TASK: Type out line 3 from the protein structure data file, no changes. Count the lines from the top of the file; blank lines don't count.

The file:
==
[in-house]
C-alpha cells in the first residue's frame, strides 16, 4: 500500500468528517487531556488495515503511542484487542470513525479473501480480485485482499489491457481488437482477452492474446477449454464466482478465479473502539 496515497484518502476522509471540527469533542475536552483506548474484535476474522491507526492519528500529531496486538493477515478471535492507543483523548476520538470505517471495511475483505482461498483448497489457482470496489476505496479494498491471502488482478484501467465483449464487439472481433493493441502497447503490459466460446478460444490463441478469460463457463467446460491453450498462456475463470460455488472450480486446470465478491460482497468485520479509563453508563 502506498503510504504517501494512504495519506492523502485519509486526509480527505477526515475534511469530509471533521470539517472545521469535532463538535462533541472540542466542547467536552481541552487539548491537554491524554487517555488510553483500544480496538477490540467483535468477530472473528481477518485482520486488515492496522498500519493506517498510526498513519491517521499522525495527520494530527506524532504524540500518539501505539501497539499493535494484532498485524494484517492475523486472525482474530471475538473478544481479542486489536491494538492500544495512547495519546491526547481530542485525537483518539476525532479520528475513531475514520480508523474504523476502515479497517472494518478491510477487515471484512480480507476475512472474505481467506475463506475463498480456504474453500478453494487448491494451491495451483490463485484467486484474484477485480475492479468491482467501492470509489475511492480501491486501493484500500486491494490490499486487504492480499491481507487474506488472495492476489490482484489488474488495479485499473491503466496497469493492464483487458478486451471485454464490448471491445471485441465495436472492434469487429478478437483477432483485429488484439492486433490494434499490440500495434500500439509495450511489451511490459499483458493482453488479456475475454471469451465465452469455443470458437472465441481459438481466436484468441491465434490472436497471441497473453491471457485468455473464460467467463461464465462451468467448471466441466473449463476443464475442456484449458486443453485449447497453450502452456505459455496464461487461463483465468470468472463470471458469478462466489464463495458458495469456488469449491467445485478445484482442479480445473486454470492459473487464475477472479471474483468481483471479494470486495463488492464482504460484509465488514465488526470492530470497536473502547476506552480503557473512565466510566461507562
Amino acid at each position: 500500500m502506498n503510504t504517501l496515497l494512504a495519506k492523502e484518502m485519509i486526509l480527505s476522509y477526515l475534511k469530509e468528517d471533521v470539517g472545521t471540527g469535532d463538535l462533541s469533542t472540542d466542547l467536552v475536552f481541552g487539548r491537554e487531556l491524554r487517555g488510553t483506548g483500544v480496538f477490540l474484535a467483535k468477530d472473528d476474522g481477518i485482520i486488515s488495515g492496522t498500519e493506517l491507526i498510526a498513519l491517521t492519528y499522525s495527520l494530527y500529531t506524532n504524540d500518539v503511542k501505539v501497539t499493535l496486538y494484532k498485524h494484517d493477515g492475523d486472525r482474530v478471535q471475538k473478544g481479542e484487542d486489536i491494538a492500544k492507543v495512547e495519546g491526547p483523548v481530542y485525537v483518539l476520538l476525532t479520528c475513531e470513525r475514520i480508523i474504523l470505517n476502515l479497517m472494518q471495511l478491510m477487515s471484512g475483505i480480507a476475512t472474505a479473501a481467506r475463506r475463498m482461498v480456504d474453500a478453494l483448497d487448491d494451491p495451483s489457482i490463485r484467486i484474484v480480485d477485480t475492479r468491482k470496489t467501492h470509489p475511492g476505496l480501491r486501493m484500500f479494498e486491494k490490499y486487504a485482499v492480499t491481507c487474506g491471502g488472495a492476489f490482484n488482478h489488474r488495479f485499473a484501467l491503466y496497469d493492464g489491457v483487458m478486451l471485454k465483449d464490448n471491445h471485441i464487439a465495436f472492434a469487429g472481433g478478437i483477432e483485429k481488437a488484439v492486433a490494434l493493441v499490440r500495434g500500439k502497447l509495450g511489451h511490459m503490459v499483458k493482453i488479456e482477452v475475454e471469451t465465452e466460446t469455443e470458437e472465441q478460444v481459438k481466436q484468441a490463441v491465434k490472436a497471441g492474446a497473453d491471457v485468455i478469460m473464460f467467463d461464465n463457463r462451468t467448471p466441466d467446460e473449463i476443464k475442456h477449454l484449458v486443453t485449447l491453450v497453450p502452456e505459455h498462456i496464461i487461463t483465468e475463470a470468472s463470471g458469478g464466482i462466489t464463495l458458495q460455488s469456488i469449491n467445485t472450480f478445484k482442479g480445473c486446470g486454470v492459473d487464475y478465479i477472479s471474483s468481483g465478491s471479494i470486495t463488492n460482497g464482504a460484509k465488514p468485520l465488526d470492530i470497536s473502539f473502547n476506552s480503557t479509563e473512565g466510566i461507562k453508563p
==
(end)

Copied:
Amino acid at each position: 500500500m502506498n503510504t504517501l496515497l494512504a495519506k492523502e484518502m485519509i486526509l480527505s476522509y477526515l475534511k469530509e468528517d471533521v470539517g472545521t471540527g469535532d463538535l462533541s469533542t472540542d466542547l467536552v475536552f481541552g487539548r491537554e487531556l491524554r487517555g488510553t483506548g483500544v480496538f477490540l474484535a467483535k468477530d472473528d476474522g481477518i485482520i486488515s488495515g492496522t498500519e493506517l491507526i498510526a498513519l491517521t492519528y499522525s495527520l494530527y500529531t506524532n504524540d500518539v503511542k501505539v501497539t499493535l496486538y494484532k498485524h494484517d493477515g492475523d486472525r482474530v478471535q471475538k473478544g481479542e484487542d486489536i491494538a492500544k492507543v495512547e495519546g491526547p483523548v481530542y485525537v483518539l476520538l476525532t479520528c475513531e470513525r475514520i480508523i474504523l470505517n476502515l479497517m472494518q471495511l478491510m477487515s471484512g475483505i480480507a476475512t472474505a479473501a481467506r475463506r475463498m482461498v480456504d474453500a478453494l483448497d487448491d494451491p495451483s489457482i490463485r484467486i484474484v480480485d477485480t475492479r468491482k470496489t467501492h470509489p475511492g476505496l480501491r486501493m484500500f479494498e486491494k490490499y486487504a485482499v492480499t491481507c487474506g491471502g488472495a492476489f490482484n488482478h489488474r488495479f485499473a484501467l491503466y496497469d493492464g489491457v483487458m478486451l471485454k465483449d464490448n471491445h471485441i464487439a465495436f472492434a469487429g472481433g478478437i483477432e483485429k481488437a488484439v492486433a490494434l493493441v499490440r500495434g500500439k502497447l509495450g511489451h511490459m503490459v499483458k493482453i488479456e482477452v475475454e471469451t465465452e466460446t469455443e470458437e472465441q478460444v481459438k481466436q484468441a490463441v491465434k490472436a497471441g492474446a497473453d491471457v485468455i478469460m473464460f467467463d461464465n463457463r462451468t467448471p466441466d467446460e473449463i476443464k475442456h477449454l484449458v486443453t485449447l491453450v497453450p502452456e505459455h498462456i496464461i487461463t483465468e475463470a470468472s463470471g458469478g464466482i462466489t464463495l458458495q460455488s469456488i469449491n467445485t472450480f478445484k482442479g480445473c486446470g486454470v492459473d487464475y478465479i477472479s471474483s468481483g465478491s471479494i470486495t463488492n460482497g464482504a460484509k465488514p468485520l465488526d470492530i470497536s473502539f473502547n476506552s480503557t479509563e473512565g466510566i461507562k453508563p